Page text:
I really enjoyed reading your first round of blog entries/comments and am, for the most part, very impressed with how well you are using the blog to engage with the class and each other. Keep up the good work!
Here are some of my thoughts about the blog assignments so far.
Never assume that your reader knows what you are writing about:
When you are drawing upon the readings, be explicit with your discussion. Don't assume that your audience has read the readings that you are discussing. Remember that we could have "silent" readers who aren't in the class. And even if we have read the readings, we might not immediately recognize what part of a certain text (or which text) that you are discussing.
Be very clear in your discussion:
You should always fully explain your points and link them directly with the readings. Mention page numbers. Follow up on statements like, "The author raised some compelling points about invisible labor," by describing at least one of those compelling points. Don't just write, "I think women are treated unfairly." Make sure to write how women are treated unfairly, what the causes of the unfair treatment are, and which readings discuss the unfair treatment.
Use the readings to support your points:
While it is fine for you to bring in your own opinions, make sure that you always work to connect your discussion with the texts. Relying on the texts, and specific examples that come out of the texts, enables you to focus your discussion and avoid statements that are too broad. Note: Using the readings is crucial because it is one very important way that you can demonstrate that you are reading the material.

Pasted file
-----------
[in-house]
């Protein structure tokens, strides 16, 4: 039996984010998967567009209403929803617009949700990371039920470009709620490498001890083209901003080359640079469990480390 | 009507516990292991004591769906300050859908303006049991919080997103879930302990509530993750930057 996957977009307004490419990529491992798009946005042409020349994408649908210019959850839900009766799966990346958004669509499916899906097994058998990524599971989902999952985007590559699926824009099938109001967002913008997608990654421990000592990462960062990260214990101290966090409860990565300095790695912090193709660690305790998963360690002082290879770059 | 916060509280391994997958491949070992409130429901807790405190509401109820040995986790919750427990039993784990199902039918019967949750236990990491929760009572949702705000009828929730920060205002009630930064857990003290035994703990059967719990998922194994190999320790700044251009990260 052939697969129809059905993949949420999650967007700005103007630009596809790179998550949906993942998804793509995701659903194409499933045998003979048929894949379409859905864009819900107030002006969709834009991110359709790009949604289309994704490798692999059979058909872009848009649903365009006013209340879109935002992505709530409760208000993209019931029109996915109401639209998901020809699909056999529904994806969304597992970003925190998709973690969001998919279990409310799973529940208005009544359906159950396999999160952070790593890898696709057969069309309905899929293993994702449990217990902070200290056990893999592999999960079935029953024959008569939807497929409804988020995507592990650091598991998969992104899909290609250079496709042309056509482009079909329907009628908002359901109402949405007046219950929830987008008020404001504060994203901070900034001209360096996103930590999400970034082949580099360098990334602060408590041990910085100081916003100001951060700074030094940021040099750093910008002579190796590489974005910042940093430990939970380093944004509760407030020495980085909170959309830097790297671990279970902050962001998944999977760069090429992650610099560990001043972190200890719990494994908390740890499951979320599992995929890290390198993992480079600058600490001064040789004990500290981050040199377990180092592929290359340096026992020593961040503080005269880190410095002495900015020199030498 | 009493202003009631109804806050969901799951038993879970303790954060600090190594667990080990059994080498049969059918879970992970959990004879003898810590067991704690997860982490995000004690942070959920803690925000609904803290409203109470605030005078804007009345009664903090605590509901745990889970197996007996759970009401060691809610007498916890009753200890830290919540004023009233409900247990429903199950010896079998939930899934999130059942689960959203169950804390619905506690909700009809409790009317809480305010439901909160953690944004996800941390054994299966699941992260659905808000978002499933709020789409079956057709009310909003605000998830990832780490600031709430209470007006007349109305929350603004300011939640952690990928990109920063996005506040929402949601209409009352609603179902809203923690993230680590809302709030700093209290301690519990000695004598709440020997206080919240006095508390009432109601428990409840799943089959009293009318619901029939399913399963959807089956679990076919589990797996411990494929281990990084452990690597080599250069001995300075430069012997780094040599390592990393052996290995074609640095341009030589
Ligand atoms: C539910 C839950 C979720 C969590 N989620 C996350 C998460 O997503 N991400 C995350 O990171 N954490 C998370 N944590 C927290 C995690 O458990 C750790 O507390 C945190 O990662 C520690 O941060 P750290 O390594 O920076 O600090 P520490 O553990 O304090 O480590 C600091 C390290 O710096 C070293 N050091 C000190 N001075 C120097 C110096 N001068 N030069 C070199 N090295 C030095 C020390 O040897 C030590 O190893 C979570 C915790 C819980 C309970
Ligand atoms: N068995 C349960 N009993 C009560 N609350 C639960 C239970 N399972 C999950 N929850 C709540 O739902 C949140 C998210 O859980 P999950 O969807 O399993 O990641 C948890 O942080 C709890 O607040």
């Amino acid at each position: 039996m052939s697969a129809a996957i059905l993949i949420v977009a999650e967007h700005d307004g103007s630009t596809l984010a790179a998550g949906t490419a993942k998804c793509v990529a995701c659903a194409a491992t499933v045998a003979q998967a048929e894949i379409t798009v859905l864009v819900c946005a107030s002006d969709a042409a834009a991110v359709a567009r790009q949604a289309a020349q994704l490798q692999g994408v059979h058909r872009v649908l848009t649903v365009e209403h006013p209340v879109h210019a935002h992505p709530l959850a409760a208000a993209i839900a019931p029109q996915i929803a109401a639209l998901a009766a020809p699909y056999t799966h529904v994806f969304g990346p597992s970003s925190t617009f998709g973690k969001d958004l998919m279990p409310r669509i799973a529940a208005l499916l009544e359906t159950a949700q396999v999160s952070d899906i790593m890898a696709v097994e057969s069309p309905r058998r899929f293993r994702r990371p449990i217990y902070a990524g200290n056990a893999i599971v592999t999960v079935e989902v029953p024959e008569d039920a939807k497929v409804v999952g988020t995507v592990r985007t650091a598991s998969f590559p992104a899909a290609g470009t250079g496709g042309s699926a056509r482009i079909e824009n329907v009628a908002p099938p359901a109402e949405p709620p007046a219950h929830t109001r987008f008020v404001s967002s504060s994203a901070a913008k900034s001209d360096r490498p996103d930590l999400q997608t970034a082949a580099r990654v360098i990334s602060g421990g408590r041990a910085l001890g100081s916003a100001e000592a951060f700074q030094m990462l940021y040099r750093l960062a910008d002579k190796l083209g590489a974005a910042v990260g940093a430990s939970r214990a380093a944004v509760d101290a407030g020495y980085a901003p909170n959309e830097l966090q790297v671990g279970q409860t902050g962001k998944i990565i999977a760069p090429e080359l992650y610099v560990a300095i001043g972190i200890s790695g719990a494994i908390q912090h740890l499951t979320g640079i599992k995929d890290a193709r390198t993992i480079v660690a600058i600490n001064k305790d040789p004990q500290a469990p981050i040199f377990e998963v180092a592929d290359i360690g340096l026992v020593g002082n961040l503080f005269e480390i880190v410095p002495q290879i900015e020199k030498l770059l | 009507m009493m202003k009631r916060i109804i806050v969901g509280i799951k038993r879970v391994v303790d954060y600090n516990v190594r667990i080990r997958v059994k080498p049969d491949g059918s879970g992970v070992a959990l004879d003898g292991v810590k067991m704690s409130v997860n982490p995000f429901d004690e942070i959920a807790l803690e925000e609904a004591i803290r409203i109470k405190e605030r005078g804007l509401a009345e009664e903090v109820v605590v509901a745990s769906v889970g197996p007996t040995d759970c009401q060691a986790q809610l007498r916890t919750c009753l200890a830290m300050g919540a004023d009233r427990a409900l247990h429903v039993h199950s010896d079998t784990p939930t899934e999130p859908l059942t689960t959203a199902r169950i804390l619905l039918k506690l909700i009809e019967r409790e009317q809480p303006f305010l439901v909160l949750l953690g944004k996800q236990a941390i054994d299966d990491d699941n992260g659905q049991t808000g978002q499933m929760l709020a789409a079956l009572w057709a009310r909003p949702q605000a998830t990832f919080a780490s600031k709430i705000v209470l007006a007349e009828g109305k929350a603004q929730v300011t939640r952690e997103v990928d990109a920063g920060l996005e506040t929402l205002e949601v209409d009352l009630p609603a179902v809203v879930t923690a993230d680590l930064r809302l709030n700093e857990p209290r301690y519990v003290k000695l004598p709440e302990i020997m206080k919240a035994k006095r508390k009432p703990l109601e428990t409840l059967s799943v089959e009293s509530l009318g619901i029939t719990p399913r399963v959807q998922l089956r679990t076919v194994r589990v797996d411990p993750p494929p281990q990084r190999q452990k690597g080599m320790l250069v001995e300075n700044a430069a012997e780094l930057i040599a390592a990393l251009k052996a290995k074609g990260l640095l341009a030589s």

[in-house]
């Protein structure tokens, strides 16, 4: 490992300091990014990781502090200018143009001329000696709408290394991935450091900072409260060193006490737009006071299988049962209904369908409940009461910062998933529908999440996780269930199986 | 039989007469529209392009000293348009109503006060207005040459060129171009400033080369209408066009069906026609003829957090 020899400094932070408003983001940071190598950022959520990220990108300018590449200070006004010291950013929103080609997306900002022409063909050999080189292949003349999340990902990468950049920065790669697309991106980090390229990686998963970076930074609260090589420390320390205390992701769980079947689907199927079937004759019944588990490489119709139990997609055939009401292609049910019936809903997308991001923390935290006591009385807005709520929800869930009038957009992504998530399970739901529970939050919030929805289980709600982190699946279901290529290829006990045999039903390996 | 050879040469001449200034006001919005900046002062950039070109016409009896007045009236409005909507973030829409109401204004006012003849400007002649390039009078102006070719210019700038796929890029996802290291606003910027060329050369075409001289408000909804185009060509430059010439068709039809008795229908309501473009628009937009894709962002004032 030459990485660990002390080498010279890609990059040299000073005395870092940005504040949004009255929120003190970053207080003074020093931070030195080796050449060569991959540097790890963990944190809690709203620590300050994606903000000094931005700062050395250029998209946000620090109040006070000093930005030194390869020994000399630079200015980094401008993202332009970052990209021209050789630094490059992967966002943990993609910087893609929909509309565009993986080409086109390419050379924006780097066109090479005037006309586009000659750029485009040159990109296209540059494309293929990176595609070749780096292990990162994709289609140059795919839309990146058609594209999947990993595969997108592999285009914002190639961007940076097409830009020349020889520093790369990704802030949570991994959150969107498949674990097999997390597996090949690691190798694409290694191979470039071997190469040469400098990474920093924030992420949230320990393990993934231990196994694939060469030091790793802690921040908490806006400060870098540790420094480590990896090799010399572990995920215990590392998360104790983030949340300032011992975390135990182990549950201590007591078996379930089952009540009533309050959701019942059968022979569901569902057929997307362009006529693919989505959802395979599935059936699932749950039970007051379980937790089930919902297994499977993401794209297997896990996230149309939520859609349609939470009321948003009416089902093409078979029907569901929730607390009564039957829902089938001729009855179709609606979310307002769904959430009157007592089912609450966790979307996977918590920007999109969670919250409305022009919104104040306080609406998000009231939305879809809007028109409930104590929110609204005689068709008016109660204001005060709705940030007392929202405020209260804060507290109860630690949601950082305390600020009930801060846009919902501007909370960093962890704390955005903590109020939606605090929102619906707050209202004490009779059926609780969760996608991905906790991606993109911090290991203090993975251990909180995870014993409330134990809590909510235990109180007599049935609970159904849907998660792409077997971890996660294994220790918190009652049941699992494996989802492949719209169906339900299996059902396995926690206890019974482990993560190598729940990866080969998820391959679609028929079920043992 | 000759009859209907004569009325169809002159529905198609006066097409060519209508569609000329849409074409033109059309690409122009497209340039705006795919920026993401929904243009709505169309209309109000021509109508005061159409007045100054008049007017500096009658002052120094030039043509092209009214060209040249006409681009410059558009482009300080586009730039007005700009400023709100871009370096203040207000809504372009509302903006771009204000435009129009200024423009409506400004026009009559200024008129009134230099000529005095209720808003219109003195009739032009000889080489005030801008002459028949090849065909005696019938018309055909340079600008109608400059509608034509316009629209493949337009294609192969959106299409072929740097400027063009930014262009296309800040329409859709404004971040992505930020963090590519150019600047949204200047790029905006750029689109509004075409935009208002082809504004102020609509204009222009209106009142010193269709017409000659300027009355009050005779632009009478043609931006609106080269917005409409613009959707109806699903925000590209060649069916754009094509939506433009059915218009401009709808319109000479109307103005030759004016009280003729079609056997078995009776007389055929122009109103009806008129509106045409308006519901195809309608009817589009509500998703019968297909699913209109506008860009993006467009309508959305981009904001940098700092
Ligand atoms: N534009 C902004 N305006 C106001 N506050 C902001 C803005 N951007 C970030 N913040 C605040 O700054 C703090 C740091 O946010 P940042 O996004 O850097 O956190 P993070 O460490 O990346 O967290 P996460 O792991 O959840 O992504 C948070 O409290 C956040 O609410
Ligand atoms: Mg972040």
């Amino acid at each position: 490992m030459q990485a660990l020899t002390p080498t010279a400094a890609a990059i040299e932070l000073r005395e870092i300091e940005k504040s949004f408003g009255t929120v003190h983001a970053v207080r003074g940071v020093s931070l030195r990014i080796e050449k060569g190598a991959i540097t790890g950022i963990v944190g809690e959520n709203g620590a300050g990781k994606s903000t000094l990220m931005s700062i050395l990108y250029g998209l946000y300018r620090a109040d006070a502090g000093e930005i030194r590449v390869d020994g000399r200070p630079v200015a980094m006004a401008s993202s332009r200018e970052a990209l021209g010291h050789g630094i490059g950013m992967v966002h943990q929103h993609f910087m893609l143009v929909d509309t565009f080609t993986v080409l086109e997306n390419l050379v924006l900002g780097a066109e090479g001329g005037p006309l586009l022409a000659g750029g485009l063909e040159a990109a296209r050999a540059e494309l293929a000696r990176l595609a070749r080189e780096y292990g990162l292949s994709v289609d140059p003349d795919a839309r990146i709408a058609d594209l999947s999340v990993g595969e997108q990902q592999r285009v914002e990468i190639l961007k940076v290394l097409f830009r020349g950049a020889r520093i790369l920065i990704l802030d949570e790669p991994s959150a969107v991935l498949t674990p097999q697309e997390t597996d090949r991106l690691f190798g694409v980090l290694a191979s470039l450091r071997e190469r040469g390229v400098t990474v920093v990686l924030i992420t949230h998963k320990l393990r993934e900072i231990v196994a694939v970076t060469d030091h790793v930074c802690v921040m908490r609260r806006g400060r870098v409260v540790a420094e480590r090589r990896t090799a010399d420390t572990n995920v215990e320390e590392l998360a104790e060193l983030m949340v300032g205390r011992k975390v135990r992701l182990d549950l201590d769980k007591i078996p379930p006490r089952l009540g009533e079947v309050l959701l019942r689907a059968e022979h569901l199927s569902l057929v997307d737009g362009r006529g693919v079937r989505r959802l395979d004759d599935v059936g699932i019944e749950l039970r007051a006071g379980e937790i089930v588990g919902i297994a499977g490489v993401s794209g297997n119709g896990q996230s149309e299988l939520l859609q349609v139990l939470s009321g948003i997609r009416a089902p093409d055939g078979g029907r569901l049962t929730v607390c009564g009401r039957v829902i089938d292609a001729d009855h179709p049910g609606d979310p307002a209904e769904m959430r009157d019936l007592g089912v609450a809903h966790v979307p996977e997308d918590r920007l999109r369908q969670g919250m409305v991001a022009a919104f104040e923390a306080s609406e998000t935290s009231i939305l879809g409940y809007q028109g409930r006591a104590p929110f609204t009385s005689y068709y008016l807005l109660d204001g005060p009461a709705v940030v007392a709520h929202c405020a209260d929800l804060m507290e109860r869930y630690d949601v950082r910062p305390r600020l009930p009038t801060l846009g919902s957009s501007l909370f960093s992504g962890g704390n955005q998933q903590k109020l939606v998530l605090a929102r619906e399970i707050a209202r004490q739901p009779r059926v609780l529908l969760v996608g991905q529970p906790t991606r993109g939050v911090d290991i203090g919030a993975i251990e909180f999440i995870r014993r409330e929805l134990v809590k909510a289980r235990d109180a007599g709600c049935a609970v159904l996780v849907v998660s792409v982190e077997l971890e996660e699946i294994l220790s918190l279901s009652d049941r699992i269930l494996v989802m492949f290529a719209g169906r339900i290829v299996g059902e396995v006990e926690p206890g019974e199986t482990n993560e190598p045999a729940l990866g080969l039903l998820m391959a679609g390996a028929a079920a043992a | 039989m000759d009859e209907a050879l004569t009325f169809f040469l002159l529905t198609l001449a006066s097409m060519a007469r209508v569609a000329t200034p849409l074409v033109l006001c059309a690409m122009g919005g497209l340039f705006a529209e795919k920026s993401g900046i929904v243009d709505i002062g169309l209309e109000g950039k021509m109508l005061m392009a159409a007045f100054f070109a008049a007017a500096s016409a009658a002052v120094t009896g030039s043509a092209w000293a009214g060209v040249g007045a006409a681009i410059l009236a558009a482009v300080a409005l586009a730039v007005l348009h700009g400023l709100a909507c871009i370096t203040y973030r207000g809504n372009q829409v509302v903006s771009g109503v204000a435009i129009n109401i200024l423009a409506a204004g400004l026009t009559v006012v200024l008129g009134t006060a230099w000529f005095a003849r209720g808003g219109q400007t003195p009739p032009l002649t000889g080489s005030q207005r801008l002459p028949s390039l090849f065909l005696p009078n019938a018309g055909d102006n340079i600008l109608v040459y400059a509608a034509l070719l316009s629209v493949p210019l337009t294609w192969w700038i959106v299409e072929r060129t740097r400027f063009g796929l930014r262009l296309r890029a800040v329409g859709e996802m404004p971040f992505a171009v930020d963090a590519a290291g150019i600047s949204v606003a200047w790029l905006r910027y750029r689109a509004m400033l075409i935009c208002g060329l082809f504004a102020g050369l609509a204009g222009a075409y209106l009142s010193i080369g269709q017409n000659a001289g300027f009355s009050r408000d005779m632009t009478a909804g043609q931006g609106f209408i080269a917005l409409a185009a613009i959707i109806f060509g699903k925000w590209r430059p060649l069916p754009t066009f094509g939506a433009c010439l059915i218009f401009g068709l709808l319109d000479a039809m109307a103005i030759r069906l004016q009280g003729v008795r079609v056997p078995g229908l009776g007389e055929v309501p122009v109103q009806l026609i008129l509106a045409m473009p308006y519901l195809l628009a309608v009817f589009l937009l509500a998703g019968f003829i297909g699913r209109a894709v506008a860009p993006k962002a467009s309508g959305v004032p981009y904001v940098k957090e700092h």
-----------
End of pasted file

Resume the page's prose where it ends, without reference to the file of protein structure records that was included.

Demonstrate a serious engagement with the readings and each other:
A serious engagement means that you spend time really thinking about what you want to write and how you want to respond to my questions or the blog posts of others. Always think about how to create entries/comments that can make us curious, that encourage us to ask questions, and that work to open up discussion instead of shutting it down.
Use more images:
The design for this blog is very basic so adding in images makes it a lot more fun to look at. Here is what I wrote about how to post images in my How to Blog, a primer:
a. First, find the image you want. Probably the easiest way to do this is by opening up a new tab or window, going on images.google.com, and putting in a key word to search. That's where I have found most of my images...like this one:
Because this is a basic primer, let's stick with google images. So, you have typed in "Brady Bunch" and found a great image of the family that you want to use. Click on the image. Then click on "see full size image". Drag the full-size image onto your desktop. Now you are ready to upload the image into your entry.
b. Switch back to the entry you have been working on. Put your cursor at the place in your text that you want the image to appear (like where you are discussing the Brady Bunch). Then click on the button (which is a few after the link button) that looks like an image and is called "insert image."
Click on the "upload new image" link and then browse on your desktop for the image of the Brady Bunch that you just found on google images. After you have selected the image, click on upload. Now that the new image is uploaded, you will be given a bunch of file options. It is up to you how you want the image to look, but here is what I usually do. I click on "display image in entry," "use thumbnail (with a width of 150 pixels)" and "Link image to full-size version in a popup window." In terms of alignment, pick whichever works best for you.
Finally, click on finish.
Want more advice on how to write on the blog? Check out these two entries, here and here, that I wrote about blog writing for students.